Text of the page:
What’s New in the Patient Safety World

July 2014

Issues on Timing of Beta Blockers in MI

 

 

We’ve done many columns on the controversy over use of beta blockers in patients undergoing surgery. On the other hand, beta blockers have been a mainstay of treatment in patients who have had an MI. Studies have clearly demonstrated the long-term benefit of chronic beta blockers in patients with a history of MI. But recently questions have been raised about the acute short-term benefits of beta blockers, noting that prior studies demonstrating an acute benefit were largely done in the era before coronary reperfusion strategies became widespread.

 

A new analysis of data (Park 2014) from the large Global Registry of Acute Coronary Events (GRACE) has raised issues regarding the timing and route of administration of beta blockers in patients with ST-segment elevation MI (STEMI). It must be kept in mind that this is a retrospective analysis of data from a registry, not a randomized controlled trial. In such analyses it is always impossible to determine whether there were confounding factors (eg. the patient may have had clinical factors that led to certain decisions about the use, route, and timing of beta blockers) that may have impacted outcomes.

 

Nevertheless, the new analysis raises interesting questions. They classified patients as receiving early (within the first 24 hours) or delayed (after 24 hours) beta blocker therapy and further differentiated IV from oral early beta blocker therapy. Early IV beta blockers and delayed beta blockers were associated with higher rates of some adverse outcomes (cardiogenic shock, ventricular arrhythmias, acute heart failure). But in-hospital mortality was significantly increased with IV beta blockers but reduced with delayed beta blockers. On the other hand, early oral beta blocker therapy was associated with reduced rates of cardiogenic shock, ventricular arrhythmias, acute heart failure but was associated with higher in-hospital mortality rates.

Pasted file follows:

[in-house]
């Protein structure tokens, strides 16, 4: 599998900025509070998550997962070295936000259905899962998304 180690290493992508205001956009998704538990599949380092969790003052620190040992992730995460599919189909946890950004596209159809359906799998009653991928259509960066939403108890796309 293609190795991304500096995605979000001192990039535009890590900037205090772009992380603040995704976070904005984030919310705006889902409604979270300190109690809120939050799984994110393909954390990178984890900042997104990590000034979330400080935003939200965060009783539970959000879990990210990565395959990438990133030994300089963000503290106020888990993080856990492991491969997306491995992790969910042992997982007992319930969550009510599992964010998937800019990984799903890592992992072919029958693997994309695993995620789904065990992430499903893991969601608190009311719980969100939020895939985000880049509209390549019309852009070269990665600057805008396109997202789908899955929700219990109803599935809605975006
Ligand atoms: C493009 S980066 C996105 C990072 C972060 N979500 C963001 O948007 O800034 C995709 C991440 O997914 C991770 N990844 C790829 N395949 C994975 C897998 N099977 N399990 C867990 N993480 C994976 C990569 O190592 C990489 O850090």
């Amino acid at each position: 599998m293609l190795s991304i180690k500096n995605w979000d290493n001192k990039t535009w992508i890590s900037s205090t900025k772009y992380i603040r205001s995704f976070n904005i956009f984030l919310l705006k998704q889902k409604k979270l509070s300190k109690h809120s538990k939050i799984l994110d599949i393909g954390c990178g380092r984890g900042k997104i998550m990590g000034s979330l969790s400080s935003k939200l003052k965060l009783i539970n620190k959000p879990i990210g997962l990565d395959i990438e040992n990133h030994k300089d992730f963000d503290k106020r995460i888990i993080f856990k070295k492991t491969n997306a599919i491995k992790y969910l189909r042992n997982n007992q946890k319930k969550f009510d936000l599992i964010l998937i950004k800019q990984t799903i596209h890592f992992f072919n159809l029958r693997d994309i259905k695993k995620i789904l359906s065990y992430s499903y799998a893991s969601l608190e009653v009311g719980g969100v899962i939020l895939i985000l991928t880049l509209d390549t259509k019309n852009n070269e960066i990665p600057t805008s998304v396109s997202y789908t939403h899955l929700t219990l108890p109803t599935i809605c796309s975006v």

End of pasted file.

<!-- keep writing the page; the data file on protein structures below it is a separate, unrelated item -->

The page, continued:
Again, it is difficult to use data from registries to conclusively change practice recommendations. What the analysis really tells us is that we need further randomized trials to answer the question about optimal timing of beta blocker therapy in patients with acute MI.

 

 

 

 

References:

 

 

Park KL, Goldberg RJ, Anderson FA, et al. Beta-blocker Use in ST-segment Elevation Myocardial Infarction in the Reperfusion Era (GRACE). The American Journal of Medicine 2014; 127(6): 503–511

http://www.amjmed.com/article/S0002-9343%2814%2900140-5/fulltext

 

 

 

 

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